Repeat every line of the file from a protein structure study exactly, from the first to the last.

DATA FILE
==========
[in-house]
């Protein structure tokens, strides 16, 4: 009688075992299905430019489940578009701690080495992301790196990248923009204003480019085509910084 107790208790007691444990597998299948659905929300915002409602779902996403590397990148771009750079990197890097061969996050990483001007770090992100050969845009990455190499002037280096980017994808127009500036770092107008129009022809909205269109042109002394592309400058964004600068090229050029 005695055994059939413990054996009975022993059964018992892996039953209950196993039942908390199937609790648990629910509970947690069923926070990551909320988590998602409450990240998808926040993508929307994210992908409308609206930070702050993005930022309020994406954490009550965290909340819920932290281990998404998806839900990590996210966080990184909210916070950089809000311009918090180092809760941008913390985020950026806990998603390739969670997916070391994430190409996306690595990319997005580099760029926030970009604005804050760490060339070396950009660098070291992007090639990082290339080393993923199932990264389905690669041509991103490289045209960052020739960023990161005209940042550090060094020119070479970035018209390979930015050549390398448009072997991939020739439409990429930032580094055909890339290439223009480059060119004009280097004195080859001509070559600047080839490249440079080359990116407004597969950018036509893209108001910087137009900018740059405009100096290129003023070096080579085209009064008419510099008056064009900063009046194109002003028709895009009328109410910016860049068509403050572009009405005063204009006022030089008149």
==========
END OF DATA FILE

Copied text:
[in-house]
């Protein structure tokens, strides 16, 4: 009688075992299905430019489940578009701690080495992301790196990248923009204003480019085509910084 107790208790007691444990597998299948659905929300915002409602779902996403590397990148771009750079990197890097061969996050990483001007770090992100050969845009990455190499002037280096980017994808127009500036770092107008129009022809909205269109042109002394592309400058964004600068090229050029 005695055994059939413990054996009975022993059964018992892996039953209950196993039942908390199937609790648990629910509970947690069923926070990551909320988590998602409450990240998808926040993508929307994210992908409308609206930070702050993005930022309020994406954490009550965290909340819920932290281990998404998806839900990590996210966080990184909210916070950089809000311009918090180092809760941008913390985020950026806990998603390739969670997916070391994430190409996306690595990319997005580099760029926030970009604005804050760490060339070396950009660098070291992007090639990082290339080393993923199932990264389905690669041509991103490289045209960052020739960023990161005209940042550090060094020119070479970035018209390979930015050549390398448009072997991939020739439409990429930032580094055909890339290439223009480059060119004009280097004195080859001509070559600047080839490249440079080359990116407004597969950018036509893209108001910087137009900018740059405009100096290129003023070096080579085209009064008419510099008056064009900063009046194109002003028709895009009328109410910016860049068509403050572009009405005063204009006022030089008149």